A friend recently sent along some wondering for submission to GIANT discussion. Their question (skip down to the blue if you want to avoid me getting off topic with brain science) maybe intersects Lily’s post yesterday about the definition (and neurobiology) of creativity. Is there “hardwiring” involved in our expression/communication motivations? Is that expression/communication goal-based or process-based? Do we need intense pompadours? I’m getting farther afield with each question I add to the question I haven’t even shown you yet, but I’ve been reading Antonio Damasio’s The Feeling of What Happens: Body and Emotion in the Making of Consciousness, which proposes (among many things) that emotions and feelings are different (emotions are in the body, feelings are the mind’s awareness of emotions), and that we evolved consciousness in order to be aware of our having feelings. Not just feelings, but our having of them. In other words, we have a mind in order to know how we feel. I can’t help but make lazy/lyrical connections between my anonymous friend’s question and those ideas, but I’m feeling too lazy/lyrical to do much besides wonder. I invite you, kind people, to do more. Here is my friend’s question:
In 1903, a nineteen-year old poet by the name of Franz Xaver Kappus wrote to Rainer Maria Rilke to ask for that illustrious writer’s opinions on his poetry. To which Rilke famously replied, in part, to the now misremembered enquirer:
“No one can advise or help you – no one. There is only one thing you should do. Go into yourself. Find out the reason that commands you to write; see whether it has spread its roots into the very depths of your heart; confess to yourself whether you would have to die if you were forbidden to write. This most of all: ask yourself in the most silent hour of your night: must I write?”
Say, today, you weren’t forbidden but were encouraged. Say your writing was very aesthetically impressive, quite observably good. Say you wrote for yourself and no other. Say you had your reasons to write, including the reason that there were no inherent reasons to write, and you felt these very deeply, all the way to the heart. What if the question remained. Must you write?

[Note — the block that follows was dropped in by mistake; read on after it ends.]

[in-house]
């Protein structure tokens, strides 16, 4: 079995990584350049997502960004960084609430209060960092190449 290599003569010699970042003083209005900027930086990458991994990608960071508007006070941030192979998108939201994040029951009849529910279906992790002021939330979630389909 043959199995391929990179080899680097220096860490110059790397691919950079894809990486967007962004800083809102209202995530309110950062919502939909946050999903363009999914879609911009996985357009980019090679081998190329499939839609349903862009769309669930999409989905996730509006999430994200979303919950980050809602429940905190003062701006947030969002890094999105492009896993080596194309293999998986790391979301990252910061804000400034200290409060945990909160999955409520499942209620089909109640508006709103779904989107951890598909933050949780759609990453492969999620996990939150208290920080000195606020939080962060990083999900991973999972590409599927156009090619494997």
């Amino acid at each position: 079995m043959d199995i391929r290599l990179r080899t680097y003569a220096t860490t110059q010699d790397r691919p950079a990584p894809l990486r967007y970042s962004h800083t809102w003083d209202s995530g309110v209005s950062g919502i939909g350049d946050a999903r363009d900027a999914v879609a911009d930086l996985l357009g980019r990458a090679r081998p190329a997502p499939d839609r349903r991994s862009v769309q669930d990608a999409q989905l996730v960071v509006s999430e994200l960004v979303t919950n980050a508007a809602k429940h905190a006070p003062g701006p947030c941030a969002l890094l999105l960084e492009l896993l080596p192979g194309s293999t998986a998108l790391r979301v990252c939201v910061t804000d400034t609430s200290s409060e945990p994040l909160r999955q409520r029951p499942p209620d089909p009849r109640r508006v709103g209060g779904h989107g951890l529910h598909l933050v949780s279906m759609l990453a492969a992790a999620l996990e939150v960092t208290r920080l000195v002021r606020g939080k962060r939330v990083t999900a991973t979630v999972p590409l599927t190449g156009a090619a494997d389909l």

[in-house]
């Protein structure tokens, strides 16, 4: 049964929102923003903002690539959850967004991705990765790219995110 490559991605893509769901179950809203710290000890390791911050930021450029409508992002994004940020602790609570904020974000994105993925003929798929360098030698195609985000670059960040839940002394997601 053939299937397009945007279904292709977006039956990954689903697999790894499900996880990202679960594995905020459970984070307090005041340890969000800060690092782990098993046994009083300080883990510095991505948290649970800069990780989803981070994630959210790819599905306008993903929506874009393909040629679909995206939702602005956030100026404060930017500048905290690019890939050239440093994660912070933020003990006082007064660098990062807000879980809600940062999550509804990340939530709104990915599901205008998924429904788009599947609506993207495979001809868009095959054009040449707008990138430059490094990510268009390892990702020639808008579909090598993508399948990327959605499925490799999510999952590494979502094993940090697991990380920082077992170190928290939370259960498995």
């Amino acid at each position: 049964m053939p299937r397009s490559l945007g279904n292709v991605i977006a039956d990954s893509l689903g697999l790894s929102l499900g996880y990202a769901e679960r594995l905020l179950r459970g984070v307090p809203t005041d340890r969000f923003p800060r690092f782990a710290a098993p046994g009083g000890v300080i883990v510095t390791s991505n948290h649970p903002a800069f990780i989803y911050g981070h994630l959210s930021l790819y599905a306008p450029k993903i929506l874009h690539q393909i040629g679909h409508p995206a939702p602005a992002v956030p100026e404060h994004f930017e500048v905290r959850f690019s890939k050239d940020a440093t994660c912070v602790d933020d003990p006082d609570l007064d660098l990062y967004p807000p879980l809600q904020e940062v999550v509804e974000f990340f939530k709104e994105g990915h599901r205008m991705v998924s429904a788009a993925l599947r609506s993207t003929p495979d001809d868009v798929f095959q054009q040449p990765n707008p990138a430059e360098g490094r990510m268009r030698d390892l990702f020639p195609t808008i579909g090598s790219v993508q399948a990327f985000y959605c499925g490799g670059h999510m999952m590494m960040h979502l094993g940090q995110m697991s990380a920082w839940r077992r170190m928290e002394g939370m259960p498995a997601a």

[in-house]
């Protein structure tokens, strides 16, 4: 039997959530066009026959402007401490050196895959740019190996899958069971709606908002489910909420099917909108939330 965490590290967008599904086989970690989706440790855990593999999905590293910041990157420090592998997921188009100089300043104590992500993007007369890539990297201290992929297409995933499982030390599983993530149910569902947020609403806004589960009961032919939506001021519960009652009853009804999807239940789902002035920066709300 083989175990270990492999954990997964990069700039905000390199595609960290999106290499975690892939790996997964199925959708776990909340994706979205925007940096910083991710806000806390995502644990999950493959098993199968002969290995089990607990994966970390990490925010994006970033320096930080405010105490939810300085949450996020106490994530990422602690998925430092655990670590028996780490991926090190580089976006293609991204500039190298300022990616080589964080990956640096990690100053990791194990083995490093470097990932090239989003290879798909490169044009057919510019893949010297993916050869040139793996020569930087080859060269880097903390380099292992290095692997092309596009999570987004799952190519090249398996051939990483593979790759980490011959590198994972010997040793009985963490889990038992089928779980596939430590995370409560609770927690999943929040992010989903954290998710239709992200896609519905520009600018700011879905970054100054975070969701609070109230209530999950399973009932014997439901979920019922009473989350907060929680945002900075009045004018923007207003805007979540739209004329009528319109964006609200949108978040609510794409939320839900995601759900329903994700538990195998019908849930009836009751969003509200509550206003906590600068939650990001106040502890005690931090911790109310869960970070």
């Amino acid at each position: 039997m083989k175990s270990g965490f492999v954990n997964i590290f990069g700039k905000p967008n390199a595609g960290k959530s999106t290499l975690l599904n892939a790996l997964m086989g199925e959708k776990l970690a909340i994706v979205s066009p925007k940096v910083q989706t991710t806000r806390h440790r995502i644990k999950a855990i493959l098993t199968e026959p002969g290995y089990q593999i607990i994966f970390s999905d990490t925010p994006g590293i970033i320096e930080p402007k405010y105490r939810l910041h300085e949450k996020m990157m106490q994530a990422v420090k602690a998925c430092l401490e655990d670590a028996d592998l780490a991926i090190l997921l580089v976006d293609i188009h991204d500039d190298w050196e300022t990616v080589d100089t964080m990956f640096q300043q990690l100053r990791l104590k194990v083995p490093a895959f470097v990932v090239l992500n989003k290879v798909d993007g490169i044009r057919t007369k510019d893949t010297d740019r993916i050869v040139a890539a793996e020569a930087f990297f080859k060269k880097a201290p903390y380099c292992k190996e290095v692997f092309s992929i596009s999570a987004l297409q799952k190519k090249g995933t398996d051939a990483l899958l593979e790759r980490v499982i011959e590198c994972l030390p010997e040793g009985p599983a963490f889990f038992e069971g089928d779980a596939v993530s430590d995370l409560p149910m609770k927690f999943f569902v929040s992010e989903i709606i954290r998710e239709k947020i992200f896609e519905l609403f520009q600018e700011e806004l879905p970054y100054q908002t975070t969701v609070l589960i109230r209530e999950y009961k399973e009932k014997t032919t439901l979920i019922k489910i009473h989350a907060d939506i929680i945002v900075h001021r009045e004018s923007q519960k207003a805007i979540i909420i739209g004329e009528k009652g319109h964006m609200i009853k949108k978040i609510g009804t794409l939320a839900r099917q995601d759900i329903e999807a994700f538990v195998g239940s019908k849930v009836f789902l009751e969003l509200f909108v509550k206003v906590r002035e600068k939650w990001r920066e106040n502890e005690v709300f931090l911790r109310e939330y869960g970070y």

I think when people talk about existentialism, they are talking about one of two things: the actual philosophy, and—more generically—books that ‘feel’ and are labeled as being existentialist.
Existentialism, since like Jr. year in highschool, has always been ‘cool,’ like the Smiths or the Cure, for smart and depressed people. I’m not saying I was or am smart or depressed, just that certain books made me feel less lonely, which is weird because those books and authors seemed really lonely. I guess it’s the whole ‘read to know you’re not alone thing.’
Academic existentialism is dry, difficult to understand, and makes me feel more lonely. I tried reading Being and Time, and Being and Nothingness by Heidegger [see Pink’s] and Sartre, respectively, but it was sort of like math. Every time they said a sentence, they tried to prove it using other sentences which they then had to prove. I lost track of what they were arguing (at me) about. It’s like arguing with a girlfriend, without the boobs. Most philosophy is this way: noble and boring.
The existentialism I like are the books that people call existentialism. I will name them and talk about them briefly after the break.